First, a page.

The card will only work with the PIN you choose. If you enter the wrong PIN, the terminal will ask for the PIN again. If the wrong PIN is entered seven times in a row, the card may lock up and the terminal will say, "Return to Clinic". Locking the card protects you from someone else finding your card and trying to use it. If the card is locked, you will have to return to the New Mexico WIC clinic to get it unlocked. If you have forgotten your PIN number, you will need to return to the clinic with the card in order to select a new PIN number.
What if my card is lost or stolen?
If your card is lost or stolen, call your local WIC clinic to report it. They will place the card on a "Hot Card" list. No one will be able to use your lost card unless they know your PIN number. Only tell people you trust as your alternate shoppers. You will have to wait five business days to receive a new card at your local WIC clinic. At this point your remaining food benefits will be placed on the new card, you will select a PIN number and you will be able to use your new New Mexico eWIC Card at the grocery store.
If I do not agree with my Food Package, what should I do?
The amount you receive in your food package is set by the New Mexico WIC Program and cannot be changed by the store cashier. You cannot purchase more than the amount of food benefits placed on your card. If you have a question about the food items on the card, please contact your WIC Clinic.
Research has shown that breast milk is the best food for the baby's first year of life. Breastfeeding provides many health, nutritional and economical benefits to mother and baby. Since a major goal of the New Mexico WIC program is to improve the nutritional status of infants, NM WIC encourages participating mothers to choose breastfeeding in the following ways:
- Mothers are provided with breastfeeding information and support
- Breastfeeding mothers are eligible to participate in New Mexico WIC longer than non-breastfeeding mothers
- Mothers who exclusively breastfeed receive a larger amount and variety of foods
- Mothers can receive a pump and other breastfeeding items if needed to help support the initiation and continuation of breastfeeding
Length of WIC Participation
New Mexico WIC is considered a short-term program. A participate "graduates" at the end of one or more of their certification periods. A certification period is the length of time a NM WIC participate is eligible to receive benefits. Depending on the persons condition, either pregnant, postpartum, breastfeeding, an infant or child, an eligible person usually receives benefits from 6 months to a year, at which time they are required to re-apply.
The WIC Waiting List
In some situations, WIC agencies may not have enough financial backing to serve everyone who qualifies for the New Mexico WIC program or those who call to apply. At this point, the WIC agencies must keep a list that is referred to as the "waiting list". It contains all of the individuals who want to apply for the New Mexico WIC program and are likely to be served. From there, the WIC agencies use a special system called a "Priority System". Based on conditions like most serious health conditions (anemia, underweight, pregnancy problems), this system will determine who will be served next to receive NM WIC benefits. There are 7 priorities used in this priority system, the details for each priority and how they are determined are listed below.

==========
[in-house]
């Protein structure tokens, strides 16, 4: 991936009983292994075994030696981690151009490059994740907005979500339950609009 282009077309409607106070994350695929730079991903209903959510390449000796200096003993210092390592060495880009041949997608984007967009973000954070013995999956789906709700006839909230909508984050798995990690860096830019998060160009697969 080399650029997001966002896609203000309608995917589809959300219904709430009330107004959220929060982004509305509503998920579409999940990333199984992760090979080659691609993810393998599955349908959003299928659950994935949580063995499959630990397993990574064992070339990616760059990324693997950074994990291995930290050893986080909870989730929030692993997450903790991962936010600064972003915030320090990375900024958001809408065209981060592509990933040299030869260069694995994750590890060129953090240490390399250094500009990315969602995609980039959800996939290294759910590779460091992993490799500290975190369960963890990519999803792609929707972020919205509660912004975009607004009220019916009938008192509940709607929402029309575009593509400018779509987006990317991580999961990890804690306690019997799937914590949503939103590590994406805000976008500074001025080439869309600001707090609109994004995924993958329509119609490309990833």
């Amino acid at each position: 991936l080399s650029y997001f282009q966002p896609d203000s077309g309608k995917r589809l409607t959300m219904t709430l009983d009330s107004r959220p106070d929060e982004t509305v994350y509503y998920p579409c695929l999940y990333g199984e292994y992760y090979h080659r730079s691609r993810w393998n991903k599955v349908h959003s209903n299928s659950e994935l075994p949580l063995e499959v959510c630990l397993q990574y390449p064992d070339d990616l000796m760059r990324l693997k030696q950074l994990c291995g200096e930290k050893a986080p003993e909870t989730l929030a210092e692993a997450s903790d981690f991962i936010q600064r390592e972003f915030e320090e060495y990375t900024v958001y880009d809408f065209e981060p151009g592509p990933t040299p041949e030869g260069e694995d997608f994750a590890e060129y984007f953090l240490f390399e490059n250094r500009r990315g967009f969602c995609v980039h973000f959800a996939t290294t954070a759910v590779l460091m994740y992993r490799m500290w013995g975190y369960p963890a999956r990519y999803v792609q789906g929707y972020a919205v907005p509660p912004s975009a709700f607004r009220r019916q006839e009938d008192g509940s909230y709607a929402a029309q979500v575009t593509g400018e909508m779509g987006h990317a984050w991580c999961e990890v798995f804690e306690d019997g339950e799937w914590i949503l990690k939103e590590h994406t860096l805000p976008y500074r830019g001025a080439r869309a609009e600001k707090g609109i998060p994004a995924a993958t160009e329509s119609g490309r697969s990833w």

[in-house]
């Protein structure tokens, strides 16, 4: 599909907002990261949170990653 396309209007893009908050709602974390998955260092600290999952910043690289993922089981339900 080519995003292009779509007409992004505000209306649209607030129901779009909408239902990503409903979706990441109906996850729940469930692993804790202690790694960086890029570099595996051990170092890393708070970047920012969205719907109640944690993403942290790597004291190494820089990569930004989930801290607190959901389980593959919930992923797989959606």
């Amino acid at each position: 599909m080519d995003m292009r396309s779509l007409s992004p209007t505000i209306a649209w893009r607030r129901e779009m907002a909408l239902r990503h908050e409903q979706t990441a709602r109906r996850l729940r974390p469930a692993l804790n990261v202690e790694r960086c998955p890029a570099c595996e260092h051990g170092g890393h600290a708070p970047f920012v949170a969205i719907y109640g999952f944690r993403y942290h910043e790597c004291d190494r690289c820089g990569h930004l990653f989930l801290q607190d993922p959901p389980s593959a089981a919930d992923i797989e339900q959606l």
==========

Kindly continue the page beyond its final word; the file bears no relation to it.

The following applicants with nutrition-related medical conditions such as anemia, underweight, overweight or pre-term birth:
- Pregnant Women
- Breastfeeding Women
Infants up to 6 months of age whose mothers participated in WIC or could have participated and had nutrition-related medical conditions.
Children with nutrition-related medical conditions.
The following applicants with dietary problems, for example a poor diet:
- Pregnant Women
- Breastfeeding Women
Children with dietary problems, for example a poor diet.
Postpartum (non-breastfeeding) women with nutrition related-medical conditions or dietary problems.
Current WIC participants who without providing the WIC supplemental foods could continue to have medical and/or dietary problems.
Please note, state agencies can decide to place homeless and migrant participants in Priorities 5 through 7. At the state agencies option, postpartum women may be placed in Priorities 3 through 5. Any priority can be subdivided into subcategories of risk, using factors such as income or age.
WIC Participants who are Moving
If you are receiving New Mexico WIC benefits and are moving from one area or state to another, then you will be placed at the top of a waiting list when you move and are also served first when the WIC agency can serve more individuals. While moving, you can still continue to receive your benefits until your certification period expires as long as there is proof that you are receiving WIC benefits in another area or state. Before you move, you need to contact your local WIC clinic and let them know.
In most cases the staff will give you a special card, Verification of Certification Card (VOC), which will prove that you are receiving WIC benefits. After you do move, you will then need to call the WIC clinic in your new area to schedule an appointment. When attending your appointment, make sure to take the VOC card that was given to you to show proof that you were participating in the NM WIC program.
If you still have questions or issues about the program, then you can contact your local New Mexico WIC program that manages these benefits and services.